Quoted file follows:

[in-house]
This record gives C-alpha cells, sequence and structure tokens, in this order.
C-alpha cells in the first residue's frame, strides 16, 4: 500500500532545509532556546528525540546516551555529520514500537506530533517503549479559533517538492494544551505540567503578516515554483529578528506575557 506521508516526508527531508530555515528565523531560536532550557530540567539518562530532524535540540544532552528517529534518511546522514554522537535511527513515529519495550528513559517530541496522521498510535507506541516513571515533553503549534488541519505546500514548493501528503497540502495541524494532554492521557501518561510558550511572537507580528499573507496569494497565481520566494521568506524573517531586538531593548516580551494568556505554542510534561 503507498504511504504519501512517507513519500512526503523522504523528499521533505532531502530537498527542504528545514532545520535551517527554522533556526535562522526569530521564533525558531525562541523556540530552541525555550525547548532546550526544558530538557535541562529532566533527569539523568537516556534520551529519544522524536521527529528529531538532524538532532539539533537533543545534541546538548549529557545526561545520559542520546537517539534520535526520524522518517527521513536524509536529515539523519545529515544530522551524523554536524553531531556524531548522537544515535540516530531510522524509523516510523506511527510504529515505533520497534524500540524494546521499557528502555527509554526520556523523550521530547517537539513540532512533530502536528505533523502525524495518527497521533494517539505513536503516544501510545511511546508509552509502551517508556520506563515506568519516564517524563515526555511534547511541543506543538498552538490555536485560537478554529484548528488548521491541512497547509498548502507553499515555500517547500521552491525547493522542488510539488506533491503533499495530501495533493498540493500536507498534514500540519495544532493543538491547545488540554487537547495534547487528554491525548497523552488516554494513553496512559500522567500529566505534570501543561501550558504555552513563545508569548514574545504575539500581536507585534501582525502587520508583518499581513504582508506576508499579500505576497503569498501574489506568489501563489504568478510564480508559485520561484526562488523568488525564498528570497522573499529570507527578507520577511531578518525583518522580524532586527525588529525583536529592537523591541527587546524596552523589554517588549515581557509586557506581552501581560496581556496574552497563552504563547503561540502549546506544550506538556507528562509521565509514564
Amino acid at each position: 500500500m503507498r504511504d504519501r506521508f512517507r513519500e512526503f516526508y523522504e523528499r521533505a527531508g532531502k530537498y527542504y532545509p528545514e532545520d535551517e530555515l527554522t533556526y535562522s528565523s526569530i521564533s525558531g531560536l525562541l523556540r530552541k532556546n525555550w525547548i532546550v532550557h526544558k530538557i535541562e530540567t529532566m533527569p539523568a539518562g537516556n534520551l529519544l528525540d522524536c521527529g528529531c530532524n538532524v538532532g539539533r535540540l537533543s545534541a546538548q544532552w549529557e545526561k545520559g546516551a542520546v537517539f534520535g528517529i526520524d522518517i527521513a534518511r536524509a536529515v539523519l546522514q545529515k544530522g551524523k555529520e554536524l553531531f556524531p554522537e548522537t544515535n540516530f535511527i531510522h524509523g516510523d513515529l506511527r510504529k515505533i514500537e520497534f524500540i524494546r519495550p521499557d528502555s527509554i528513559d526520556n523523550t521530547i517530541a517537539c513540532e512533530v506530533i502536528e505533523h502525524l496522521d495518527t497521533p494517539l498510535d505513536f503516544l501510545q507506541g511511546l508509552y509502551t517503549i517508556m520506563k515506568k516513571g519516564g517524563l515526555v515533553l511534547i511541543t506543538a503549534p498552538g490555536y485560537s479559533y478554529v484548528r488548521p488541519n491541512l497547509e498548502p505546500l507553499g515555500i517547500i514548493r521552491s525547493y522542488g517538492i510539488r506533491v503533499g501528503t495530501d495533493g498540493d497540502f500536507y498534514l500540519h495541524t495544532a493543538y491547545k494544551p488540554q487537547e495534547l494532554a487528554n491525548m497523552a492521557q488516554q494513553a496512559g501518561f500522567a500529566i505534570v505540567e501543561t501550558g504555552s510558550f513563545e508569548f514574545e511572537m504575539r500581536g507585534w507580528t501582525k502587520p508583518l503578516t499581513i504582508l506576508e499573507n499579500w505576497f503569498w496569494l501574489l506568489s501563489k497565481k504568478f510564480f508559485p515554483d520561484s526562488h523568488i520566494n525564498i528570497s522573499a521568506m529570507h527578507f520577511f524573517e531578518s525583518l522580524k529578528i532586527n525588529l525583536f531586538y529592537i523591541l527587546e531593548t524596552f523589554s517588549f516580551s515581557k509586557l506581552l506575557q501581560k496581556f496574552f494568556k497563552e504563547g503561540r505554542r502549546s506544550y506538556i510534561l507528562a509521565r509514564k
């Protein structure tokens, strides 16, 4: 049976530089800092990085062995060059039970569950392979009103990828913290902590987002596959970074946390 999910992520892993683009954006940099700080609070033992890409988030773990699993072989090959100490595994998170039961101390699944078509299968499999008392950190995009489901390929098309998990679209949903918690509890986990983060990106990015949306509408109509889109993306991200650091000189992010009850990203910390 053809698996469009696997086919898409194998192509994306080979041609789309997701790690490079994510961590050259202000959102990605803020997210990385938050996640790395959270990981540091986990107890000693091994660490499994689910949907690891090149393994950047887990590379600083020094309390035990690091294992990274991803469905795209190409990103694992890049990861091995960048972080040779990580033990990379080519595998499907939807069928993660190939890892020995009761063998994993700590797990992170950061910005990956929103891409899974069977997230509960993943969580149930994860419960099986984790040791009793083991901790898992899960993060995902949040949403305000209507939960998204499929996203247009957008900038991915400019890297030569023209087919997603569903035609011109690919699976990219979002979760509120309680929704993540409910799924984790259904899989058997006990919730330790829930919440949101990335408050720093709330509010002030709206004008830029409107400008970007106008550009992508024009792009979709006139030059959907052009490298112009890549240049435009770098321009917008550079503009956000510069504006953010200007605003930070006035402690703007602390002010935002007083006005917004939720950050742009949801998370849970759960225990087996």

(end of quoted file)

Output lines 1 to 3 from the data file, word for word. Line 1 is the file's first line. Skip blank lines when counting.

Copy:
[in-house]
This record gives C-alpha cells, sequence and structure tokens, in this order.
C-alpha cells in the first residue's frame, strides 16, 4: 500500500532545509532556546528525540546516551555529520514500537506530533517503549479559533517538492494544551505540567503578516515554483529578528506575557 506521508516526508527531508530555515528565523531560536532550557530540567539518562530532524535540540544532552528517529534518511546522514554522537535511527513515529519495550528513559517530541496522521498510535507506541516513571515533553503549534488541519505546500514548493501528503497540502495541524494532554492521557501518561510558550511572537507580528499573507496569494497565481520566494521568506524573517531586538531593548516580551494568556505554542510534561 503507498504511504504519501512517507513519500512526503523522504523528499521533505532531502530537498527542504528545514532545520535551517527554522533556526535562522526569530521564533525558531525562541523556540530552541525555550525547548532546550526544558530538557535541562529532566533527569539523568537516556534520551529519544522524536521527529528529531538532524538532532539539533537533543545534541546538548549529557545526561545520559542520546537517539534520535526520524522518517527521513536524509536529515539523519545529515544530522551524523554536524553531531556524531548522537544515535540516530531510522524509523516510523506511527510504529515505533520497534524500540524494546521499557528502555527509554526520556523523550521530547517537539513540532512533530502536528505533523502525524495518527497521533494517539505513536503516544501510545511511546508509552509502551517508556520506563515506568519516564517524563515526555511534547511541543506543538498552538490555536485560537478554529484548528488548521491541512497547509498548502507553499515555500517547500521552491525547493522542488510539488506533491503533499495530501495533493498540493500536507498534514500540519495544532493543538491547545488540554487537547495534547487528554491525548497523552488516554494513553496512559500522567500529566505534570501543561501550558504555552513563545508569548514574545504575539500581536507585534501582525502587520508583518499581513504582508506576508499579500505576497503569498501574489506568489501563489504568478510564480508559485520561484526562488523568488525564498528570497522573499529570507527578507520577511531578518525583518522580524532586527525588529525583536529592537523591541527587546524596552523589554517588549515581557509586557506581552501581560496581556496574552497563552504563547503561540502549546506544550506538556507528562509521565509514564